- The Washington Times - Thursday, April 6, 2006

Donkeys in Namibia are going to receive a special Easter treat. About 500 of them will have yellow reflectors attached to their ears to cut down on the high incidence of car crashes involving donkeys sleeping on the roads at night.

The donkeys, which play a fundamental role in the lives of Namibian families, are responsible for about one-quarter of all traffic accidents in the country, according to the organization Donkey Welfare of Namibia (donkeywelfare.com), founded by two Britons last year.

The animals’ sleeping habits are largely to blame, said Peter Collingwood, a retired advertising agent and a co-founder of the group.

“Donkeys like to lie down on the road at night because the tarmac is warmer than the earth around them,” Mr. Collingwood said, but they are the same color as the road and often fail to wake up when a car approaches.

Donkey Welfare Namibia has developed the yellow ear tags to reflect the headlights of coming vehicles, which will help drivers spot and avoid the donkeys at night.

Namibia’s Motor Vehicle Accident Fund has joined the project in hopes of reducing the human toll from such accidents, which kill about 90 people a year, Mr. Collingwood said. The organizations have set a goal of tagging the first 500 donkeys by Easter.

The country has about 200,000 working and wild donkeys, most of which are used for plowing, transportation and fetching water. The death of a donkey can be financially devastating to its owner.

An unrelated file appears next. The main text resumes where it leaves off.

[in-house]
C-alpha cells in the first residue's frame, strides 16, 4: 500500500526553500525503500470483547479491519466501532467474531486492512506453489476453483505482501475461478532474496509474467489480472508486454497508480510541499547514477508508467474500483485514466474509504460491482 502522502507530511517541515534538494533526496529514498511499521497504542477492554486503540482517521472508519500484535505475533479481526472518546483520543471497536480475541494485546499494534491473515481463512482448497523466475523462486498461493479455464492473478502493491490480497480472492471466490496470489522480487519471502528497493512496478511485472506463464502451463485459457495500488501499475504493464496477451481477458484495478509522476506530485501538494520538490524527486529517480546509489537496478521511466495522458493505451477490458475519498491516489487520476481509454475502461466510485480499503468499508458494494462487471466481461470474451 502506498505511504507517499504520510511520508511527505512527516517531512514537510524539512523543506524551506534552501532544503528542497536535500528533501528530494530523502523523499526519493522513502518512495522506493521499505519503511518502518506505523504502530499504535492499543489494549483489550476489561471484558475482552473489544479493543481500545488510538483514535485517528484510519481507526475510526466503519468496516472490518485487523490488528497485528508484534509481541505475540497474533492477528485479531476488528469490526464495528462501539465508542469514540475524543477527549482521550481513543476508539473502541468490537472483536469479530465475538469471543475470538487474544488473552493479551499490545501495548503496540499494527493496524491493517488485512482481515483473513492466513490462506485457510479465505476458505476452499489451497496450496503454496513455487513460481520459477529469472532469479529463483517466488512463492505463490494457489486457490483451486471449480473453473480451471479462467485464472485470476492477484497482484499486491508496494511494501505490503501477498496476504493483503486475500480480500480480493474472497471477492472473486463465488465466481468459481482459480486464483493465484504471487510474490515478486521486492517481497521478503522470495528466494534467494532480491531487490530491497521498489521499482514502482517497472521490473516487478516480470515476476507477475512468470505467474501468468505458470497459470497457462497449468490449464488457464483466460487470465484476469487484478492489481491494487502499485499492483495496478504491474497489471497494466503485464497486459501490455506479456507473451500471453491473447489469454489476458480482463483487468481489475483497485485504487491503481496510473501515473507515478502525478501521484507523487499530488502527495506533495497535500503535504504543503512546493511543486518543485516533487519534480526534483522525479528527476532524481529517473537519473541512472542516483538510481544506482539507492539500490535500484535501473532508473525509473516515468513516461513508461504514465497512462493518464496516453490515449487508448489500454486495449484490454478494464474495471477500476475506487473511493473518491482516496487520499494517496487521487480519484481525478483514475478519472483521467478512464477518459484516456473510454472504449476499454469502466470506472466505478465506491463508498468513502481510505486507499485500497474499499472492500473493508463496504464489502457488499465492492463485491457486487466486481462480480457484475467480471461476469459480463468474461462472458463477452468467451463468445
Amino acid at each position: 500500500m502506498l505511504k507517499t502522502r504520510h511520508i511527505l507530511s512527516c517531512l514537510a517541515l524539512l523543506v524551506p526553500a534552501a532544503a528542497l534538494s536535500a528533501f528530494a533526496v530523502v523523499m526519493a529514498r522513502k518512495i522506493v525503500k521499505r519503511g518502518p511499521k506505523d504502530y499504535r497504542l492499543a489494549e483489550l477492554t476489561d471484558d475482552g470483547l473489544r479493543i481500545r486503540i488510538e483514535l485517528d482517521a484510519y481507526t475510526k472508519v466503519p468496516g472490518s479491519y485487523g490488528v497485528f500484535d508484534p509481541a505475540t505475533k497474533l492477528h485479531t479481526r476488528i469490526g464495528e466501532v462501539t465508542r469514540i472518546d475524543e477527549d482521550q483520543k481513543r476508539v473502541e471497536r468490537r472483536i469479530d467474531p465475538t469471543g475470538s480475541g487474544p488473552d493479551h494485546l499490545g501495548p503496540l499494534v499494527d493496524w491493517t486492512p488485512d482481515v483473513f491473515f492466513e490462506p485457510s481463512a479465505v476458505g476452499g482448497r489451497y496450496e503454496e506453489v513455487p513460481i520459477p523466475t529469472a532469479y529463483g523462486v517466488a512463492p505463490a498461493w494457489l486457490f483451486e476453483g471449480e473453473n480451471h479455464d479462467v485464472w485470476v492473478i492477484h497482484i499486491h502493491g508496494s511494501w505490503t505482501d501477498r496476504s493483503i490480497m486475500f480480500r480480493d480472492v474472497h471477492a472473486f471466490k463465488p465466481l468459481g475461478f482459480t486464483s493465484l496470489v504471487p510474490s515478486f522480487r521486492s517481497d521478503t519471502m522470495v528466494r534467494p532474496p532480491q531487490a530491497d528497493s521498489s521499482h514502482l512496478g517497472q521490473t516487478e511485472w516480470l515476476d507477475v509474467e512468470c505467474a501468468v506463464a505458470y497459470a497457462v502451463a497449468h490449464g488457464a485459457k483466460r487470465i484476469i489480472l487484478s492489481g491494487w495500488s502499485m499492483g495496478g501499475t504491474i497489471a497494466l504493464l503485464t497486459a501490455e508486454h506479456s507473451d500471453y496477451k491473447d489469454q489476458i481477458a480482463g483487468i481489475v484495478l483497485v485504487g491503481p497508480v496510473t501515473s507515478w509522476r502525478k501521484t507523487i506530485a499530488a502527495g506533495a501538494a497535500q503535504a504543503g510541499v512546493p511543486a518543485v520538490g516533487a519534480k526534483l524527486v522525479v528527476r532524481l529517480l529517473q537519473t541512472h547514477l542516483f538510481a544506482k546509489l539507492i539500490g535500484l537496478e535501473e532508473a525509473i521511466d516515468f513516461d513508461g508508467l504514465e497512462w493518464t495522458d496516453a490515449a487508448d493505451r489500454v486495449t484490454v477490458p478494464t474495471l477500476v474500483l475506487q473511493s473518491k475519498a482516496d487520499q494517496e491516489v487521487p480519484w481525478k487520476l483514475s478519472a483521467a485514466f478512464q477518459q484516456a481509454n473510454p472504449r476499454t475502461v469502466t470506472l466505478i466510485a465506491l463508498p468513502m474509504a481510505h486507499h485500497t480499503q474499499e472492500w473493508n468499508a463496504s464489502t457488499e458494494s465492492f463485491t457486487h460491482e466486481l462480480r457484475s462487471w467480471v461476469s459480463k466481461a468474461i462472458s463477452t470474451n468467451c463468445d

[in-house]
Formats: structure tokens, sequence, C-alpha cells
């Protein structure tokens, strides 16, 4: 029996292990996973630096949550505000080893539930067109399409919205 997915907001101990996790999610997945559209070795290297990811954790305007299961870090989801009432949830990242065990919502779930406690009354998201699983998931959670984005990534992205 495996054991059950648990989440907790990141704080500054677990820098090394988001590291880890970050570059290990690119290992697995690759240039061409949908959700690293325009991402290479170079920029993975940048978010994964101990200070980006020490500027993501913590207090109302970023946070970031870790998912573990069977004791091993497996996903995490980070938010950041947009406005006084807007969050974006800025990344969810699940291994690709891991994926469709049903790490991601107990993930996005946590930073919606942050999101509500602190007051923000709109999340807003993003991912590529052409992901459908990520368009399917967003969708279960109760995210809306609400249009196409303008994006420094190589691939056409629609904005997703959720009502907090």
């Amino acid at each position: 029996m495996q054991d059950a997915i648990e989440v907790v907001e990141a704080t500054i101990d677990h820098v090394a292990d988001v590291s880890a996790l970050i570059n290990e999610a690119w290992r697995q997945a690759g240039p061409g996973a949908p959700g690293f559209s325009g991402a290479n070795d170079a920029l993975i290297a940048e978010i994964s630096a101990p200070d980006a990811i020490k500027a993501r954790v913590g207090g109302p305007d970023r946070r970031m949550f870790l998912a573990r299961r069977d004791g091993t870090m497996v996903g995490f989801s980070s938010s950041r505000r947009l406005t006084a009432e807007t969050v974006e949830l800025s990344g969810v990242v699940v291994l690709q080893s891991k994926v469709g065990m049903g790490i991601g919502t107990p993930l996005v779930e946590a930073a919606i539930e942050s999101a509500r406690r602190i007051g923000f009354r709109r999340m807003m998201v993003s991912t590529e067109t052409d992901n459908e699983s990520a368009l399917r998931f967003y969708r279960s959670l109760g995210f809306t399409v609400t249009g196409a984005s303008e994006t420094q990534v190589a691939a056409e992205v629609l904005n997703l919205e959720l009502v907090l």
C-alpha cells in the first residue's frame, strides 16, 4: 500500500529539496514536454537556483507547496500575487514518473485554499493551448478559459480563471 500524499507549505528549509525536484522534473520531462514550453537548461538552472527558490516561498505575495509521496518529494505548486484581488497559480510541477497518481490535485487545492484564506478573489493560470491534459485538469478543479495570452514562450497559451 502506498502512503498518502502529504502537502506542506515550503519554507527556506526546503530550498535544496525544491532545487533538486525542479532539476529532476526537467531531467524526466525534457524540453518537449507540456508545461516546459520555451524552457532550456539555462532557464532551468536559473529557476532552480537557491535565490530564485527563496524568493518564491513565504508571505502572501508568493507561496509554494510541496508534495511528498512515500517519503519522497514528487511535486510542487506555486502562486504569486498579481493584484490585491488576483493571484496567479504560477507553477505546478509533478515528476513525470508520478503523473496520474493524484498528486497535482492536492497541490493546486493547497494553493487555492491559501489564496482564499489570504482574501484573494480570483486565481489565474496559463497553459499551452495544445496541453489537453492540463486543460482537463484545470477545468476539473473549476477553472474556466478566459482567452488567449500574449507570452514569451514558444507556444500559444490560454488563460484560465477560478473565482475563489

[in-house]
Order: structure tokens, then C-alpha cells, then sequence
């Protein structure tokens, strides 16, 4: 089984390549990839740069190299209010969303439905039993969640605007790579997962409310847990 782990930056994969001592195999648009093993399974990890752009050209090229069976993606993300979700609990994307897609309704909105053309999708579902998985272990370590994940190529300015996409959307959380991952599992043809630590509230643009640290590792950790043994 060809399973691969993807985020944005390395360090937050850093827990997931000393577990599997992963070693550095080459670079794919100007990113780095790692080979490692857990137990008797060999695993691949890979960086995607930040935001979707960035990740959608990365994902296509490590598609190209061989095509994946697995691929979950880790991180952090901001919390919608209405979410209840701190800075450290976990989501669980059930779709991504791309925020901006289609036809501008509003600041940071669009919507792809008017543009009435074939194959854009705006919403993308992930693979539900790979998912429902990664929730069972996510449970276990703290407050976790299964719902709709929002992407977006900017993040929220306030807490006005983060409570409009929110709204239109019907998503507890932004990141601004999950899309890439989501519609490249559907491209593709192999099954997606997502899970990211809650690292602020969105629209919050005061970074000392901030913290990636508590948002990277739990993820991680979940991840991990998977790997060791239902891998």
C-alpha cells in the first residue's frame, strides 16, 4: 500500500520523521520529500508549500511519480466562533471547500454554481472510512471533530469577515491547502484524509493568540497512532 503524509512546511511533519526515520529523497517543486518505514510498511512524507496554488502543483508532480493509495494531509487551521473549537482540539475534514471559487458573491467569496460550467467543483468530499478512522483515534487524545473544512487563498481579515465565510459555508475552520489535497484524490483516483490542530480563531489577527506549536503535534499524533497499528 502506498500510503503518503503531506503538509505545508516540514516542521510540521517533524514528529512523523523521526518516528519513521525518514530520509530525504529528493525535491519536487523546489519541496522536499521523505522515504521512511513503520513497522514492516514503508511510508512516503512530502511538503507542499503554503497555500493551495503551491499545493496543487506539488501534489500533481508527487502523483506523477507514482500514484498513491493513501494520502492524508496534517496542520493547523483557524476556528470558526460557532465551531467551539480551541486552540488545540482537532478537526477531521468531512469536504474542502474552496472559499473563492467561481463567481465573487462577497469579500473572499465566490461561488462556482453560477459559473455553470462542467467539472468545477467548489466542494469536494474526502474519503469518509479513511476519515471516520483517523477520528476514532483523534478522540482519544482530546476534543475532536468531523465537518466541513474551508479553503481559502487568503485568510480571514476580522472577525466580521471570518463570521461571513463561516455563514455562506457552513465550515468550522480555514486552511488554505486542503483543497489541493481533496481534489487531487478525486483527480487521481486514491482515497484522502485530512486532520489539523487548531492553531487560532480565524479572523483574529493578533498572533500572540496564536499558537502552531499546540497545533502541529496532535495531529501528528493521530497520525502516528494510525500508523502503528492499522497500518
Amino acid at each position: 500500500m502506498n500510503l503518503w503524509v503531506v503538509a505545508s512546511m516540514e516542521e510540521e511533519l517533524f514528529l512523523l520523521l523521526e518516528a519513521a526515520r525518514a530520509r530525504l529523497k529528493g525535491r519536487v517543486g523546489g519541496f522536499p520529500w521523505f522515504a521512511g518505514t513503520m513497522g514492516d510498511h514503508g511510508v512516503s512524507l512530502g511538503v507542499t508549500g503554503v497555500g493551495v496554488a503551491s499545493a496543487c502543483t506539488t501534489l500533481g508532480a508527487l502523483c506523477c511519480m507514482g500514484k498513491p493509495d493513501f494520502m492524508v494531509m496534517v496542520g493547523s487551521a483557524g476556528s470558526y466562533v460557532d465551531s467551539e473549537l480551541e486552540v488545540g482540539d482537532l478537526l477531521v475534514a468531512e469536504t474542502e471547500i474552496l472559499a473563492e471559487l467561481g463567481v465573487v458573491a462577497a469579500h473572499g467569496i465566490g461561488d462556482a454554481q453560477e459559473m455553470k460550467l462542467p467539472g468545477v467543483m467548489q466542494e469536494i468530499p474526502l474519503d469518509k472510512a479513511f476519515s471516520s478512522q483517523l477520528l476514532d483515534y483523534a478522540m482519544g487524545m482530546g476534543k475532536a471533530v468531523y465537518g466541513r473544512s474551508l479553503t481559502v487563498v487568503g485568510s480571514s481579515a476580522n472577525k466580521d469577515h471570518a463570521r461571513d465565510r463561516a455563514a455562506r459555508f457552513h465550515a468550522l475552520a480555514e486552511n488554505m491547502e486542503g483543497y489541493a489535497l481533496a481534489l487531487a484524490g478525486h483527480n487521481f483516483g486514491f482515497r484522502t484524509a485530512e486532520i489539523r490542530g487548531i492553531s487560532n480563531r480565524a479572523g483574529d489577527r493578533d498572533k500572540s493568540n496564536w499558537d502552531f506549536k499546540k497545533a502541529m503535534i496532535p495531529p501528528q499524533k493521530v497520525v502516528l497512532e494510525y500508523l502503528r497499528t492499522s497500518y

A South African company has produced 1,000 of the tags at a cost of $6 apiece, permitting the 500 donkeys to be tagged on both ears. Mr. Collingwood said his organization is raising funds in hopes of tagging all the donkeys in Namibia, and might expand the project to other countries, such as Botswana.

Russell Hay, the other co-founder of Donkey Welfare, had a personal encounter with a donkey on the road at night.

“I was able to swerve and miss a donkey on a lonely stretch of road in northern Namibia. Unfortunately, the truck behind me was not so lucky and hit the poor donkey,” Mr. Hay said in a press release.

Kelly O’Meara, program director of the Humane Society International in Washington, said similar reflectors have been mounted on the ears of elephants in some parts of India.

“If you travel internationally, it’s amazing to see people drive their cars in and out of horses, donkeys, camels, elephants — you name it,” Mrs. O’Meara said.

“Where you have a large number of animals that are used by farmers and poor workers for a variety of things, but are walking the same roadways with increasing numbers of cars … collisions are very likely to happen.”

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